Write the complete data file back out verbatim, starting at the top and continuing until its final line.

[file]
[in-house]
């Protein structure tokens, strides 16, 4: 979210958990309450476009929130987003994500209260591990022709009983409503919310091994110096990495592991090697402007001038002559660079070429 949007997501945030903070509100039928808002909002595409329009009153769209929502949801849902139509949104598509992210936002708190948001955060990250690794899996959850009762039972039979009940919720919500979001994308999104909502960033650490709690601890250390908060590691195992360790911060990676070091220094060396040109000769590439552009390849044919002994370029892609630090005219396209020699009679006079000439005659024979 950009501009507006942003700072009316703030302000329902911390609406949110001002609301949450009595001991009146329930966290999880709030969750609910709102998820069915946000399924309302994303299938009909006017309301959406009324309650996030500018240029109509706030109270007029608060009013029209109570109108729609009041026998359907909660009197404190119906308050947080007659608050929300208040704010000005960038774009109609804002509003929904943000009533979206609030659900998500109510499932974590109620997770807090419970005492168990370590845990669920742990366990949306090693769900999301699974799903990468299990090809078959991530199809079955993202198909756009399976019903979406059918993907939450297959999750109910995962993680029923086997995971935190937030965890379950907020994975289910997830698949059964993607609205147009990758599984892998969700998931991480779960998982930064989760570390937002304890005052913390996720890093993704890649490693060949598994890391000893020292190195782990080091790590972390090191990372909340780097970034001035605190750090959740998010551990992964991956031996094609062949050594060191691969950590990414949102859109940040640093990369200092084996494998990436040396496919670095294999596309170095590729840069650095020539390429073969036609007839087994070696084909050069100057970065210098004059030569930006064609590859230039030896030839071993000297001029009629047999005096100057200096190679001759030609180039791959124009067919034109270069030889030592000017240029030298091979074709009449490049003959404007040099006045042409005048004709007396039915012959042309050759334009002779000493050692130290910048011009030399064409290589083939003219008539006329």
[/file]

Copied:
[in-house]
């Protein structure tokens, strides 16, 4: 979210958990309450476009929130987003994500209260591990022709009983409503919310091994110096990495592991090697402007001038002559660079070429 949007997501945030903070509100039928808002909002595409329009009153769209929502949801849902139509949104598509992210936002708190948001955060990250690794899996959850009762039972039979009940919720919500979001994308999104909502960033650490709690601890250390908060590691195992360790911060990676070091220094060396040109000769590439552009390849044919002994370029892609630090005219396209020699009679006079000439005659024979 950009501009507006942003700072009316703030302000329902911390609406949110001002609301949450009595001991009146329930966290999880709030969750609910709102998820069915946000399924309302994303299938009909006017309301959406009324309650996030500018240029109509706030109270007029608060009013029209109570109108729609009041026998359907909660009197404190119906308050947080007659608050929300208040704010000005960038774009109609804002509003929904943000009533979206609030659900998500109510499932974590109620997770807090419970005492168990370590845990669920742990366990949306090693769900999301699974799903990468299990090809078959991530199809079955993202198909756009399976019903979406059918993907939450297959999750109910995962993680029923086997995971935190937030965890379950907020994975289910997830698949059964993607609205147009990758599984892998969700998931991480779960998982930064989760570390937002304890005052913390996720890093993704890649490693060949598994890391000893020292190195782990080091790590972390090191990372909340780097970034001035605190750090959740998010551990992964991956031996094609062949050594060191691969950590990414949102859109940040640093990369200092084996494998990436040396496919670095294999596309170095590729840069650095020539390429073969036609007839087994070696084909050069100057970065210098004059030569930006064609590859230039030896030839071993000297001029009629047999005096100057200096190679001759030609180039791959124009067919034109270069030889030592000017240029030298091979074709009449490049003959404007040099006045042409005048004709007396039915012959042309050759334009002779000493050692130290910048011009030399064409290589083939003219008539006329």